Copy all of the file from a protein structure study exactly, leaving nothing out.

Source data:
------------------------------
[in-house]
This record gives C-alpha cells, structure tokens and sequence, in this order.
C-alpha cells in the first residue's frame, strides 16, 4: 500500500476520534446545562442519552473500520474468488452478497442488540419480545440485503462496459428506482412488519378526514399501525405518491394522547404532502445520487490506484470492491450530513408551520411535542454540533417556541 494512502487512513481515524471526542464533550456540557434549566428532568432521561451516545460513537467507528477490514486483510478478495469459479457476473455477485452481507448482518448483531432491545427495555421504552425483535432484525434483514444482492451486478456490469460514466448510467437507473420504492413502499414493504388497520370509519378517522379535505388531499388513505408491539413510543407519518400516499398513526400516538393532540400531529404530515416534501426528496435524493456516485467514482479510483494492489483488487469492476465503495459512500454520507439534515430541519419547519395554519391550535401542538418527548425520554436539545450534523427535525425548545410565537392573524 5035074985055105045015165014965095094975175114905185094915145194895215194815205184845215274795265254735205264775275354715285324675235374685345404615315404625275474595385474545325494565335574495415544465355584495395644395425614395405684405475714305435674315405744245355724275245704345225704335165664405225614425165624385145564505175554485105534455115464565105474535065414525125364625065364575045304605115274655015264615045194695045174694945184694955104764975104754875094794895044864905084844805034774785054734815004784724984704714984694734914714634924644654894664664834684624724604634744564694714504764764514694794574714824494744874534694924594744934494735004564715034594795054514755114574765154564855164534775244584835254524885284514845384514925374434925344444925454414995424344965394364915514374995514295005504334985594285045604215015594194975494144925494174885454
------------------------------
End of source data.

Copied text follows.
[in-house]
This record gives C-alpha cells, structure tokens and sequence, in this order.
C-alpha cells in the first residue's frame, strides 16, 4: 500500500476520534446545562442519552473500520474468488452478497442488540419480545440485503462496459428506482412488519378526514399501525405518491394522547404532502445520487490506484470492491450530513408551520411535542454540533417556541 494512502487512513481515524471526542464533550456540557434549566428532568432521561451516545460513537467507528477490514486483510478478495469459479457476473455477485452481507448482518448483531432491545427495555421504552425483535432484525434483514444482492451486478456490469460514466448510467437507473420504492413502499414493504388497520370509519378517522379535505388531499388513505408491539413510543407519518400516499398513526400516538393532540400531529404530515416534501426528496435524493456516485467514482479510483494492489483488487469492476465503495459512500454520507439534515430541519419547519395554519391550535401542538418527548425520554436539545450534523427535525425548545410565537392573524 5035074985055105045015165014965095094975175114905185094915145194895215194815205184845215274795265254735205264775275354715285324675235374685345404615315404625275474595385474545325494565335574495415544465355584495395644395425614395405684405475714305435674315405744245355724275245704345225704335165664405225614425165624385145564505175554485105534455115464565105474535065414525125364625065364575045304605115274655015264615045194695045174694945184694955104764975104754875094794895044864905084844805034774785054734815004784724984704714984694734914714634924644654894664664834684624724604634744564694714504764764514694794574714824494744874534694924594744934494735004564715034594795054514755114574765154564855164534775244584835254524885284514845384514925374434925344444925454414995424344965394364915514374995514295005504334985594285045604215015594194975494144925494174885454